In FIG. 2, one of the radiator panels 32 is shown. (The other radiator panel 30 is shown in phantom lines.) Also shown is the subnadir panel 34, a pair of auxiliary panels 36 and 38, and a vertical shear panel 40. The subnadir panel 34 is typically positioned approximately midway in the spacecraft body 12. Much of the electronics, instruments and portions of the control systems for the spacecraft are typically positioned on and attached to the subnadir panel 34. The two auxiliary panels 36 and 38 are present for the same purpose and also typically support some of the electronics and instruments.
In the portion of the spacecraft body 12 occupied by the vertical shear panel 40, a number of other various spacecraft components are typically positioned, such as the propellant tank, bus module, liquid apogee engine, bus panel, battery packs and the like (not shown).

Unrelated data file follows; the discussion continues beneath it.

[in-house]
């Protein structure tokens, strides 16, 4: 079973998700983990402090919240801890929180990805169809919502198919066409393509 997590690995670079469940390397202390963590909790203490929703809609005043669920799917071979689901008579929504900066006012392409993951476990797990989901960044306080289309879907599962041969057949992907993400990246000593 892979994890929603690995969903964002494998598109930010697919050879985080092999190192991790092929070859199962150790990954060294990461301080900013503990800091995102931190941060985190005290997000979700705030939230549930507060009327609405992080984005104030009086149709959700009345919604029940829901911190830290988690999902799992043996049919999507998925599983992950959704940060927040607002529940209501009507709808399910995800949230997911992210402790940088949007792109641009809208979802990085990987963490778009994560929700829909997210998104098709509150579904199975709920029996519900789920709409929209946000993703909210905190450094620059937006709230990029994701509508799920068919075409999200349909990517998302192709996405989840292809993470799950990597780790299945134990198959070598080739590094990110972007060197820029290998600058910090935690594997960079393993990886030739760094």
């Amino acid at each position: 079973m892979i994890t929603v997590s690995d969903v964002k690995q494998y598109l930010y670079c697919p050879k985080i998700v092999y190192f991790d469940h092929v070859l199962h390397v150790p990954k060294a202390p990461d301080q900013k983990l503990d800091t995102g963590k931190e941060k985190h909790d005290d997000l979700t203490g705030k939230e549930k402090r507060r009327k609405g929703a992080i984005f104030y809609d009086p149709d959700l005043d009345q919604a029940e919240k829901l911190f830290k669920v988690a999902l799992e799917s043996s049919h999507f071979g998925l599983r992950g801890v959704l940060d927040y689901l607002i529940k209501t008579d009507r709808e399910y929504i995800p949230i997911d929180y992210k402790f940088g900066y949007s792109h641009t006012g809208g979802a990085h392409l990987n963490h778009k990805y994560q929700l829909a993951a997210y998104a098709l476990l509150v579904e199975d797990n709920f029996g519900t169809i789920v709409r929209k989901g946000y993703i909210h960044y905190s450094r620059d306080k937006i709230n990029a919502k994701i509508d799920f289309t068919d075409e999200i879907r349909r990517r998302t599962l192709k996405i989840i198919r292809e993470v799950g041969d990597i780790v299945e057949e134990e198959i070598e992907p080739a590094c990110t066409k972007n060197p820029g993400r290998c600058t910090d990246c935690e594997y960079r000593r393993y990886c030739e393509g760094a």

The portion of the spacecraft body in which the auxiliary panels 36 and 38 are positioned, also contains the following components: V-brackets 41 and 42, midspan support 43, payload strut 44, forward struts 45, 46, 47 and 48, vertical stiffener members 49, 50, 51, and 52, auxiliary panel braces 53, 54 and 55 and horizontal stiffeners 56 and 57. All of these components are made of conventional spacecraft lightweight materials and are preferably provided in the sizes and shapes shown.